I used several test patterns from Video Essentials to assess image quality, using a Toshiba SD-2109 DVD player and ISF-calibrated Toshiba CN-35F90 35-inch direct-view television. Comparing a direct connection between the player and TV, with a connection through the RCA switcher, I could see no evidence that the switcher reduces resolution or adds picture noise. As long as you use it to switch only S-video OR composite sources (i.e. if you do not mix S- and composite video), video quality is close to flawless.
Most readers probably have a combination of composite and S-video sources - a VHS VCR and satellite receiver, for example. Here, complications are possible. Many sets won’t accept composite and S-video on the same input; the mere presence of an S-video cable disables the composite input.
My two-year-old Toshiba TV will accept S-video and composite video sources on the Video 1 input at the back and Video 3 on the front. I connected the switcher’s S-video and composite outputs to my TV’s Video 1 inputs. There were two problems: a significant drop in brightness and a strange cross-hatch pattern on composite video sources. Even after boosting the brightness setting on my television, using the PLUGE patterns on Video Essentials as a guide, the picture seemed less vibrant. Using the same input on my television for composite and S-video, there was no way to get rid of the cross-hatch problem.
There’s a workaround if you have more than one set of A/V inputs on your set. Connect the composite output of the RCA switcher to one set of inputs on your television, and the S-video output to the other. You’ll have to use Y-connectors to divide the audio outputs, and you’ll have to switch sources both on the RCA switcher and the set. If, like me, you have more S-video sources than you have S-video inputs, you’ll find this workaround worth the trouble. Certainly, picture quality from satellite and DVD is markedly better through S-video. If you’re using all S-video components, none of this will matter.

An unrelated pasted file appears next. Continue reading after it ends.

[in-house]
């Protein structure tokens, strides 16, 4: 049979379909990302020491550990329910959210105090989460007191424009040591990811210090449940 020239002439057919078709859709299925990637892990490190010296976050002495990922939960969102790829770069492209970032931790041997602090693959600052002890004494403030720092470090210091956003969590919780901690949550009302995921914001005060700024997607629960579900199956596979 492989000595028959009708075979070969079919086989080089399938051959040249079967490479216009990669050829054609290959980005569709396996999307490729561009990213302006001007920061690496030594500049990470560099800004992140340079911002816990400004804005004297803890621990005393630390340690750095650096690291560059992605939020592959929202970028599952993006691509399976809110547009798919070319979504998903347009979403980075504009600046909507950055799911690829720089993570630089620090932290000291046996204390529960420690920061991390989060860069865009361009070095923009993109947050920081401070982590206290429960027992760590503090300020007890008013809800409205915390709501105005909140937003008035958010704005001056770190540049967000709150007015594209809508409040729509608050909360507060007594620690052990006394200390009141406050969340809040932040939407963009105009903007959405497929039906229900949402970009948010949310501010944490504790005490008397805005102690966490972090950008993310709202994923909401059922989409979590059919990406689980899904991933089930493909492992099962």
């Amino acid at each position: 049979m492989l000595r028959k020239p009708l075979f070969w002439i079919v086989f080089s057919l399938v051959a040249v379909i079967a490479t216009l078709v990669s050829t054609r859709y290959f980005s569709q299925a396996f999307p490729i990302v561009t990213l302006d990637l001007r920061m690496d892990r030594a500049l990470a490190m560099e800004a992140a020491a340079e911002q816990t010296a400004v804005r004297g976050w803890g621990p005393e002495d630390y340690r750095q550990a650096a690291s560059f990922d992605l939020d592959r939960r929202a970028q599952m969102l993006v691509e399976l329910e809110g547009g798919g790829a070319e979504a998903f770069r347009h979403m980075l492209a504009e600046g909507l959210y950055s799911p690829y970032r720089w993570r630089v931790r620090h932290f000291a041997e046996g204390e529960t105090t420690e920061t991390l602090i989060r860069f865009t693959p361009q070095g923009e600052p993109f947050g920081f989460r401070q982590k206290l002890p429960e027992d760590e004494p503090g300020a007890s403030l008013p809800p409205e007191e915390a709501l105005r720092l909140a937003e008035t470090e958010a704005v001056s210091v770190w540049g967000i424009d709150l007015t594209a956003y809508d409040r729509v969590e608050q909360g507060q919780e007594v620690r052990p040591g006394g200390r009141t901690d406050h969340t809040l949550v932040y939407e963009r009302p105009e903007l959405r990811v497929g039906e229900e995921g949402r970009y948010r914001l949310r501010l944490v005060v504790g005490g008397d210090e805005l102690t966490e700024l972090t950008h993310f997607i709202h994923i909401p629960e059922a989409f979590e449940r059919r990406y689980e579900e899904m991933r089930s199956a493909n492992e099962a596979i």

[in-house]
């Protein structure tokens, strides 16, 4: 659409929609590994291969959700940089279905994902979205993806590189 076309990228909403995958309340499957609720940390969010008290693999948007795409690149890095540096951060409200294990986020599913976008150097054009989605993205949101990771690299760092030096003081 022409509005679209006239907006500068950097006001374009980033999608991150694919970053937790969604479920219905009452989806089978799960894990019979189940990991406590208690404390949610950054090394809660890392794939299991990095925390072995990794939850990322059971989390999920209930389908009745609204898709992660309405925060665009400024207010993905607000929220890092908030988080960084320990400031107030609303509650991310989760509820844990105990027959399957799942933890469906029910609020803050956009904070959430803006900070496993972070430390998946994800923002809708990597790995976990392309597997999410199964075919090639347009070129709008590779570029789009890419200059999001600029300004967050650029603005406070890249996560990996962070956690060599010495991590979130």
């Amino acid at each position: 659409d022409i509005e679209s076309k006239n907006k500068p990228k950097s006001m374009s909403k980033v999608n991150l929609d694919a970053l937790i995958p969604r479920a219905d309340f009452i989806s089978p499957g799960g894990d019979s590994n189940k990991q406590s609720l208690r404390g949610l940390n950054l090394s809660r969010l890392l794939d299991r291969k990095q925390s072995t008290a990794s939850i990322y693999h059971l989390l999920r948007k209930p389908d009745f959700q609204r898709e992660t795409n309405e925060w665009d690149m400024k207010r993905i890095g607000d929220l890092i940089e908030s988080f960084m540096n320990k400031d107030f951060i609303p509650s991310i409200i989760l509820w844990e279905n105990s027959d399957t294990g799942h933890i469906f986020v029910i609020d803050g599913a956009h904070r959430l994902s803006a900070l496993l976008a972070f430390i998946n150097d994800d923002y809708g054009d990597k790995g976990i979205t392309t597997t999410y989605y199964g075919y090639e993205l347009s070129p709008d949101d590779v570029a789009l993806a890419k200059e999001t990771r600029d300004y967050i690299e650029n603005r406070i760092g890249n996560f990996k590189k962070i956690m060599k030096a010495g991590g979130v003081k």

I had no problem programming the unit to switch to satellite whenever I turn on my StarChoice satellite receiver, or to switch to VCR when I fire up my JVC VCR. But I couldn’t get it to recognize commands from the remotes for my Toshiba DVD player and TV. That means I have to switch sources manually whenever I want to play a DVD (not a big deal, since I have to go up to the TV to plunk in a disk), and I have to turn the switcher on manually when I want to watch the box. I asked Thomson Consumer Electronics about this problem. The infrared receivers used on some early production units did not recognize all IR carrier frequencies, the company said. It’s possible that my two review samples came from this batch. Based on my experience, it’s worth getting a commitment from the store that you can return the switcher if it won’t recognize commands for all your video components.
Even so, it’s a very worthwhile device, considering its excellent performance when switching one type of video signal, its convenience (assuming it will respond to your components’ commands) and very attractive price. By way of comparison, an Entech four-source A/V switcher sells for US$349, and is not remote-controllable. It’s a higher-end device, but I can’t imagine it performing better than this RCA box when it’s just asked to switch audio and S-video.